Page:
As we reach Christmas, all around the country admissions officers are wishing for a few more UCAS forms to fall down the chimney. As has been well documented, applications are down across the board, and substantially so at some universities. What might the future hold in store?
A bit of horizon-scanning
I’ve learned recently (with thanks to some helpful colleagues) just how volatile application figures can be, even in the best of years. Looking at the subject-group (as defined by UCAS) of ‘Linguistics, Classics and Related’, which includes my own discipline of English, some universities have experienced drops in applications of up to 40% over an eight-year period. Others have almost doubled their applications in the same period. (I’m honestly not sure whether this is ‘classified’ information or not, so no names – but trust me, it’s true.)
Why does this happen? Honestly, it’s hard to tell. Some of those with falling figures do wonderfully well in league tables. Nor is it necessarily a matter of supply and demand, since some universities that are known to be increasing their intakes are not necessarily attracting more applicants.
There’s also a discipline-level dimension to this volatility. English studies has been trending downwards for a couple of years. Meanwhile History is trending upwards. This is equally hard to explain – although we absolutely need to be asking the questions. A few years ago, when there was a premium on AAB (or, later, ABB) applicants, it seemed to me conditions were unevenly challenging across disciplines in the humanities. But that situation was more readily understandable than the dip being experienced now by English.
Faced by these circumstances, the promotion of our disciplines becomes more important than ever. I lived through a time – as a junior lecturer, in Australia – of disciplinary contraction. And today the discipline of English studies is nowehere near as significant in Australia, in terms of the numbers of studients studying it, as it is for most major UK universities. So volatility in subject choices can have very real, long-term consequences.
And a little further down the line
It’s also worth looking at trends in A-Level provision, which may in due course have knock-on effects for universities. I was struck by a report in the autumn by the Sixth Form Colleges Association, a body representing colleges that educate roughly 20% of all A-Level students in the UK.
They reported two forms of ‘narrowing’ in provision, due to funding pressures. Firstly, increasing numbers of colleges are limiting students to three subjects, whereas in the past many students would have taken four, at least for their first year. Secondly, many colleges are cutting subjects entirely, with languages departments being hit hardest. Indeed 39% had dropped courses in at least one modern foreign language between 2011 and 2016.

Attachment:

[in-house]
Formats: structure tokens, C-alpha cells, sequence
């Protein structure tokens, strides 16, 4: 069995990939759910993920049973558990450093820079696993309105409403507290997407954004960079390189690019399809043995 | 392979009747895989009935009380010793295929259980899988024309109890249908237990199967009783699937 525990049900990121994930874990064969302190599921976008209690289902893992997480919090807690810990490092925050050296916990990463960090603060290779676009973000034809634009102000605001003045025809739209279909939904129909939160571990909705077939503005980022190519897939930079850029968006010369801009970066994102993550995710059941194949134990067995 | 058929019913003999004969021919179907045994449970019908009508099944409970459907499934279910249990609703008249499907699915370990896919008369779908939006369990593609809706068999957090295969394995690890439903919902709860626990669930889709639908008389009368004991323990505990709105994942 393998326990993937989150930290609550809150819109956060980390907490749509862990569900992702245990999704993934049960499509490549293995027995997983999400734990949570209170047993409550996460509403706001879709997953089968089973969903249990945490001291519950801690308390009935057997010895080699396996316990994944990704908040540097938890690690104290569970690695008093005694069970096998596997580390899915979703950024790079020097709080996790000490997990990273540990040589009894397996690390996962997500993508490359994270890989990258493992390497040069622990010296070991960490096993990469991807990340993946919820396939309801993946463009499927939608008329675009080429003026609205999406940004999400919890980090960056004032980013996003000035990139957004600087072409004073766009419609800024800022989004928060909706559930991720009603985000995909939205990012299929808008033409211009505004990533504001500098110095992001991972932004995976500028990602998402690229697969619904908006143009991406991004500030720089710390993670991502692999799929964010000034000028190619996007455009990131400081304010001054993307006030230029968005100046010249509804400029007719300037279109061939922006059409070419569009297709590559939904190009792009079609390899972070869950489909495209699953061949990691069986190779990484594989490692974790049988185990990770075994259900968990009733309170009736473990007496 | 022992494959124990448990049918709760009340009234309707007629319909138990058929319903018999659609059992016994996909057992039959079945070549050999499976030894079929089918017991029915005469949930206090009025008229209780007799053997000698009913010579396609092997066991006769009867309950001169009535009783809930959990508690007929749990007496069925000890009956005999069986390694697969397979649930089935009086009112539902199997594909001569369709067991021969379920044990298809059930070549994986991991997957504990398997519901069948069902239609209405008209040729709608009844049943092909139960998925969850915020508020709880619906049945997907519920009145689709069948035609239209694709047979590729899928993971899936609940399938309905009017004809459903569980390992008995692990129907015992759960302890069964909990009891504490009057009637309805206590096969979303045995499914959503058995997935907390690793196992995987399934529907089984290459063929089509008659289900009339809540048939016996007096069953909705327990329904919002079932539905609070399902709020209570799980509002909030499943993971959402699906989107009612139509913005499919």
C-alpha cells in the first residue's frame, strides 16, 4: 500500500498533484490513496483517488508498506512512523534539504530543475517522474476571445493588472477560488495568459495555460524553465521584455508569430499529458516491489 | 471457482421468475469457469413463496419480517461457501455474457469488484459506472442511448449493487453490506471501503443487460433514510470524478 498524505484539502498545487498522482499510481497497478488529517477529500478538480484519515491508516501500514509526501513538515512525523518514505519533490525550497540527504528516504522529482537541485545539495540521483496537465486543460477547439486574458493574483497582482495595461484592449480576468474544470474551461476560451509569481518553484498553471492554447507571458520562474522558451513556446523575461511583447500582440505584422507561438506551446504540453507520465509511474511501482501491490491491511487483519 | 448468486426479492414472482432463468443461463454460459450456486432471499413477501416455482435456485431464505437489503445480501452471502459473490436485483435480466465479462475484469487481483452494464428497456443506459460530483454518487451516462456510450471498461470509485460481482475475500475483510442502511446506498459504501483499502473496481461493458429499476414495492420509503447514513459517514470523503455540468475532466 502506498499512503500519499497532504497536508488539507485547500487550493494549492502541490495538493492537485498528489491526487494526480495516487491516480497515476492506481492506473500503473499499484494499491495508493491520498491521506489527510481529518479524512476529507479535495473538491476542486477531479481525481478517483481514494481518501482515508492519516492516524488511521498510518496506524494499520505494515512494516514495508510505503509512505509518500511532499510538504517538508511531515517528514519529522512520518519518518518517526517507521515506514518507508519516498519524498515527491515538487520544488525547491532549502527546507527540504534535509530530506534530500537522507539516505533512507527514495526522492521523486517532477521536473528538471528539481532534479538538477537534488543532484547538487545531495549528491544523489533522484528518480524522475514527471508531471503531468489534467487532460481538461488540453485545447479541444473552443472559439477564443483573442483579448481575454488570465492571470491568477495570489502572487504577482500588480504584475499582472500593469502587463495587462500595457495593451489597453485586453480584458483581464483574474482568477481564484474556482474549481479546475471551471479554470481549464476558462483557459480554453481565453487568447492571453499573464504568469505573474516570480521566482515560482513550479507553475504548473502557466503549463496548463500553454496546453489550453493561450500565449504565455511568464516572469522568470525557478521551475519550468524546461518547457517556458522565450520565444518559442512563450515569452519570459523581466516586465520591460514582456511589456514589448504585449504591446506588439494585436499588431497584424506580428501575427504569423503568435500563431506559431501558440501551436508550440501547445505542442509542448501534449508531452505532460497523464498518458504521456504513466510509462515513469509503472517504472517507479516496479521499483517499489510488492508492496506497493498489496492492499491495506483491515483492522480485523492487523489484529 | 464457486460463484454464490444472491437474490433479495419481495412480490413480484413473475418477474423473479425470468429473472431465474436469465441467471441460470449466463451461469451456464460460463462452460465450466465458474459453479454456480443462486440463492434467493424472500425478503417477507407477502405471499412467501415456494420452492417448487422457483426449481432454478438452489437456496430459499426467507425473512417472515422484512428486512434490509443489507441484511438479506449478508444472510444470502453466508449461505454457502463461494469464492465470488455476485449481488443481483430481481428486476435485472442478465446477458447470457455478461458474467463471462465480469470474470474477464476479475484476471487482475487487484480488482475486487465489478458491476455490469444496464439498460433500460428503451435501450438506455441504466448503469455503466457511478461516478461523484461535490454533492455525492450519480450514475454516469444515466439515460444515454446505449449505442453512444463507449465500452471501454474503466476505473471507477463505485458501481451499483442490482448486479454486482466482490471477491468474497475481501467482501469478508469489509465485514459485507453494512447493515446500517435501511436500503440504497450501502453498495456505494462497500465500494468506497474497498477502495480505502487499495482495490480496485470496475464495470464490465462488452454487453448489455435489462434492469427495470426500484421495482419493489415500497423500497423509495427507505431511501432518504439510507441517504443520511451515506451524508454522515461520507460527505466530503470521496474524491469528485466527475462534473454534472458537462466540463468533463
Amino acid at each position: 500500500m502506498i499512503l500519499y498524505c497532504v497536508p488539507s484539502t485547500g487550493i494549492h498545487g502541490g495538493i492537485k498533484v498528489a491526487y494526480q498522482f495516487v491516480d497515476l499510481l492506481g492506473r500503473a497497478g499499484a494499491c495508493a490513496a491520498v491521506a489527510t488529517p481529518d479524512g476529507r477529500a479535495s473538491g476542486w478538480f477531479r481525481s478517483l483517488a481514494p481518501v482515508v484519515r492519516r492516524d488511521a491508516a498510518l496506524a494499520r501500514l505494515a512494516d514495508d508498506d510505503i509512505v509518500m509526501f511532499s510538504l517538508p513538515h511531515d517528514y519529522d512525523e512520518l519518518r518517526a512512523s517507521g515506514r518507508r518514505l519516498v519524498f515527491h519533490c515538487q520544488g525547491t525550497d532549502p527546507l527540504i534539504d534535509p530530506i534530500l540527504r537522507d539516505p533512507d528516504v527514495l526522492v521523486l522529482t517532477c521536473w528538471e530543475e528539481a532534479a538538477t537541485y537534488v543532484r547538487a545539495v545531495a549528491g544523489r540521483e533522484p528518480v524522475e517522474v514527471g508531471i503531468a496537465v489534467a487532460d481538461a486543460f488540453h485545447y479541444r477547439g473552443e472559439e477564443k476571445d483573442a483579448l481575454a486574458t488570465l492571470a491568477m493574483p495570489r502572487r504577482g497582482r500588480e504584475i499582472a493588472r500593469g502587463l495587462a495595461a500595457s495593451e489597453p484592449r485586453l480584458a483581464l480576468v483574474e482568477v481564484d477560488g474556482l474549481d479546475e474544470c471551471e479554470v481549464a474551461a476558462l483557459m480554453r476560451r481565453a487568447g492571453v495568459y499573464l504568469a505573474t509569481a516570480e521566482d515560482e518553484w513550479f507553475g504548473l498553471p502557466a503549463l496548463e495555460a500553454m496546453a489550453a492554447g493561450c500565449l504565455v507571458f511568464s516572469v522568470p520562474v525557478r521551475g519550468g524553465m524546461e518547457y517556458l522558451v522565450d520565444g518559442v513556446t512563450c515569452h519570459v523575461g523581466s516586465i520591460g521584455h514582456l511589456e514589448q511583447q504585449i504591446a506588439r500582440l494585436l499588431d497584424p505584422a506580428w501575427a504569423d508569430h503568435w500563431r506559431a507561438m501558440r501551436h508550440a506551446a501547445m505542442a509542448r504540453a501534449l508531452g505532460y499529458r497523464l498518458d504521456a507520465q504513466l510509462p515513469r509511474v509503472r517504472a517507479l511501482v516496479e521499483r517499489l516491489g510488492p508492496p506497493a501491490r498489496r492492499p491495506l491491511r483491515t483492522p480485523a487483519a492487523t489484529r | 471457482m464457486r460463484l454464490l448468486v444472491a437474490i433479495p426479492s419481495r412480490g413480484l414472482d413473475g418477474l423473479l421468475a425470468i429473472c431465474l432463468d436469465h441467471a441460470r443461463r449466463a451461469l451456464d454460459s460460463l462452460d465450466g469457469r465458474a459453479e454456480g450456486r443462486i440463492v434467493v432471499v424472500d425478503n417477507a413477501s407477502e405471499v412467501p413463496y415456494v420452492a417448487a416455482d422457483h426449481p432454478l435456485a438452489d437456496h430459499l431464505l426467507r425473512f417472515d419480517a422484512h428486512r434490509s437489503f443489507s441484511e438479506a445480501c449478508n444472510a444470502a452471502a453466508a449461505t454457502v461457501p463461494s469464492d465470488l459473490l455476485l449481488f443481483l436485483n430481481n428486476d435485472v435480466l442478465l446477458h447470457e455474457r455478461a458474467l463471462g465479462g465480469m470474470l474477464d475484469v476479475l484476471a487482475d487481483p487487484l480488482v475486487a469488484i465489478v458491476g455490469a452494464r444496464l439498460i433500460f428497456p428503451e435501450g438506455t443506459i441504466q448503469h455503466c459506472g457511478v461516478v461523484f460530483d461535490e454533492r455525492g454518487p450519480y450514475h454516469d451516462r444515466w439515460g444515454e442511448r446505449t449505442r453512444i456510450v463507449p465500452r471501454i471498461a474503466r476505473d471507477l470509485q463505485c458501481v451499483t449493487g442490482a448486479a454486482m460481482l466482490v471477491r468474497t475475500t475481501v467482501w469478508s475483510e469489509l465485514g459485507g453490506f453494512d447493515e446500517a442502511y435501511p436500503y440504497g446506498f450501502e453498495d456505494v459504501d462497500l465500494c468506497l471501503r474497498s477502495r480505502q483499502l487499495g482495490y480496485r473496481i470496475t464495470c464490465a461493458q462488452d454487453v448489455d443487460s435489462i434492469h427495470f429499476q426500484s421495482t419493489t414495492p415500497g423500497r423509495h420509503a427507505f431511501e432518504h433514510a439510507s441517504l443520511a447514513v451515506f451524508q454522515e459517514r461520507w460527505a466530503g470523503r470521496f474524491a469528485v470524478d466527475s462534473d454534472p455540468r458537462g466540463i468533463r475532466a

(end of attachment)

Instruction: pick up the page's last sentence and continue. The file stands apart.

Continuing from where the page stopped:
And so, at a time when many people might well argue that we need students entering university with a greater breadth of expertise, we’re getting a trend in the opposite direction. This may also affect the subjects these students will choose to study.
One big problem with all these trends is that they cut very differently, from one university to another, one department to another. And the Higher Education bill currently working its way through parliament is committed to a radically open marketplace, admitting – even embracing – the possibility of ‘market failure’ (or, in common terms, a university going broke).
Solidarity is tough in these conditions. If a popular university increases its intake in a discipline from an otherwise declining national pool of applicants – because, well, it can – that’s bound to have an impact somewhere down the line. At some point, the pool runs dry. As my mother used to say: ‘it’ll end in tears’.
Equally, how are universities and academics to respond if students gravitate towards a narrower range of subjects? Personally I worry about the mega-disciplines of English and History, that dominate many humanities faculties. Small disciplines – including many languages – look inefficient to managers, but they remain vital to the intellectual lives of universities. Let’s hope a sense of solidarity can survive: the kind of spirit underpinning the ‘English: Shared Futures’ conference that I will attend next July.
And that’s 2016
Thanks for reading this blog in 2016, and special thanks to those who have retweeted or publicized it in other ways. That makes a huge difference.
If nothing else, 2016 was a good year for bloggers. When I started this blog, I intended to be writing about things that interest me and a few dozen others: widening participation, research management, the academic job market, and that sort of thing. 2016 changed that a bit. If you missed them along the way, here are my top five posts for the year.
- ‘I’m an immigrant, and proud of it’
- ‘Teaching after Trump: 8.30 a.m., 9 November 2016’
- ‘Research, researchers and the job market: thoughts on Stern’
- ‘International students: an apology’
- ‘Four-star impact’